As mentioned earlier, many multivitamins include some amount of vitamin D. The Alive! Teen Multivitamin offers a full 30 mcg of vitamin D3 — that’s 150 percent of the daily value — so you can rest assured knowing your teen is getting plenty of vitamin D, even if they’re spending their days inside.

3. Vitamin C

Vitamin C is a nutrient that protects cells from damage, helps produce collagen and contributes to immune function, according to the NIH.* Fruits and vegetables can be excellent sources of vitamin C, and the nutrient can also be found in some fortified foods and drinks. The NIH recommends that teen girls consume 65 mg of vitamin C each day, and that teen boys consume 75 mg of vitamin C each day. (That number is slightly lower — 45 mg — for adolescents 13 and under.)

According to the NIH, most Americans get enough vitamin C through the foods and drinks they consume. But people who eat few fruits and vegetables may not be getting as much as they need. Since vitamin C supports immune function — and since immune function is (naturally) on the mind right now — it may seem more important than usual to ensure your teen is getting enough vitamin C.*

Vitamin C is among the standard nutrients included in most multivitamins. The Alive! Teen Multivitamin, in particular, offers 18 mg of vitamin C — that’s 20 percent of the daily value.

4. Full B Complex

B vitamins — like thiamin, riboflavin, niacin, vitamin B6, folate, vitamin B12, biotin and pantothenic acid — are important for a number of bodily functions. Thiamin contributes to cell growth, development and function. Riboflavin contributes to energy production, cellular function and the metabolism of certain substances. Vitamin B6 contributes to metabolism and immune function. Folate contributes to DNA production and cellular function. Vitamin B12 contributes to cellular formation and neurological function. Biotin helps transform food into energy, and pantothenic acid does, as well.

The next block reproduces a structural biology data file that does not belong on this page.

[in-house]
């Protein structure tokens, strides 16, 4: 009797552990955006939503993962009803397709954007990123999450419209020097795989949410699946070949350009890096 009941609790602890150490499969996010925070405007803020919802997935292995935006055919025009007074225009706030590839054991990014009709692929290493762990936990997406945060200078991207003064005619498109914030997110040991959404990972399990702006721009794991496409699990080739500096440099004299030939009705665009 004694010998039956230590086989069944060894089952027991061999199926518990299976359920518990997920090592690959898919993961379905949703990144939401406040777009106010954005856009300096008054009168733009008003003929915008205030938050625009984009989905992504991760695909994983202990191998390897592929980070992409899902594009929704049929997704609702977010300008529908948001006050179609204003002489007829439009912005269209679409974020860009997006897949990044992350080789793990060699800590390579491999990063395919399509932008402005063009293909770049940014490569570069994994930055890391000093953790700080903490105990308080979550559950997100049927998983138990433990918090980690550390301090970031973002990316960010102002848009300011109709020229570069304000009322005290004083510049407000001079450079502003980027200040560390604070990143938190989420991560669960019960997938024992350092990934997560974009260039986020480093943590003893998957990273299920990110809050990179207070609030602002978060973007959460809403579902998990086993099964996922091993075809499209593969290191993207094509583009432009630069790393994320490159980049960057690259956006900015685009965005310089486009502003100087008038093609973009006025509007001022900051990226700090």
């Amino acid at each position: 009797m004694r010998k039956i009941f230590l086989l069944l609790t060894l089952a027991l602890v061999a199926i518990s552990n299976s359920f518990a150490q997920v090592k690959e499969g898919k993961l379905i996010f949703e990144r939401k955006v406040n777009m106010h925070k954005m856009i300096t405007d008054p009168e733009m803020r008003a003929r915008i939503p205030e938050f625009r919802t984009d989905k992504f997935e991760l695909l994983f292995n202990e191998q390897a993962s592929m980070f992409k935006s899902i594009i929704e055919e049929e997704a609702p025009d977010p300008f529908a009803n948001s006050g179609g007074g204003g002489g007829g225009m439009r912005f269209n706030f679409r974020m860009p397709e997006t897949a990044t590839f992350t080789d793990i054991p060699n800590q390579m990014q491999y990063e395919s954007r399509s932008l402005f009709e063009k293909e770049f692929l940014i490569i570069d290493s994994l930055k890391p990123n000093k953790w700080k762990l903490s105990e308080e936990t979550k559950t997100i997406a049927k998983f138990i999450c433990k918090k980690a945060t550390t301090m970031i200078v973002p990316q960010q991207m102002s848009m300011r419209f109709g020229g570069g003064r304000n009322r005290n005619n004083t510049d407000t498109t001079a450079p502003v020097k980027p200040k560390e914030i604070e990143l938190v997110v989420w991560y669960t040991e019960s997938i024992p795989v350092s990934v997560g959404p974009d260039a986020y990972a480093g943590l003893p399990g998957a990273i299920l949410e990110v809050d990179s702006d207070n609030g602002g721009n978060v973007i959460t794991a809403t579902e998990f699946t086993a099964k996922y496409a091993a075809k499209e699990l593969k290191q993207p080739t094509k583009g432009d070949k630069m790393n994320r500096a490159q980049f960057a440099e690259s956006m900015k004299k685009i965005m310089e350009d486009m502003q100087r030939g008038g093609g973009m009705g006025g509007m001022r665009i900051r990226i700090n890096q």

Put simply: The B vitamin complex does a lot. And since B vitamins are available in so many different kinds of foods (some are found in whole grains, other are found in lean meats, etc.), it can be hard to ensure your diet offers the recommended daily intake of every single one. Of particular note is the fact that teenage girls — between the ages of 14 and 18 — often don’t get enough folate in their diets, according to the NIH.

Fortunately, the Alive! Teen Multivitamin offers the full vitamin B complex. You can get 100 percent of the daily value of five B vitamins (including folate), and 25 percent of the daily value of three B vitamins.

5. Iodine

Iodine is a mineral that helps the body make thyroid hormones, which help regulate the body’s metabolism.* Iodine can be found in fish and dairy products, and it’s often consumed in the form of iodized salt. The NIH recommends that both teens and adults consume 150 mcg of iodine each day — that’s about the amount found in half a teaspoon of iodized salt.

Because iodized salt is used widely in the United States, most Americans get enough iodine in their diets. But if you’re among the 12 percent of Americans who don’t stock iodized salt in their homes and you’ve been doing a lot of home-cooking, your diet may be low in iodine. Some multivitamins include iodine in the mix of nutrients they provide. The Alive! Teen Multivitamin, in particular, offers 150 mcg of iodine in the form of potassium iodide — that’s 100% of the daily value of the mineral.

6. Lutein

Lutein isn’t an essential vitamin or mineral, but it is a carotenoid that researchers think could play an important role in the health and function of the eye.* Lutein can be found in a handful of food sources, including peppers, spinach, kale, squash, corn, carrots and eggs.

The NIH doesn’t offer a recommended daily amount of lutein yet. However, research indicates that lutein can help maintain macular pigment levels in the eye, which helps the eye filter blue light from the sun, LED’s and digital devices.

And with this in mind, the Alive! Teen Multivitamin offers 10 mg of lutein as a cherry on top of the 17 other vitamins and minerals it provides.

*This statement has not been evaluated by the FDA. This product is not intended to diagnose, treat, cure or prevent any disease.

This article was created by SheKnows for Alive! Teen Multivitamin.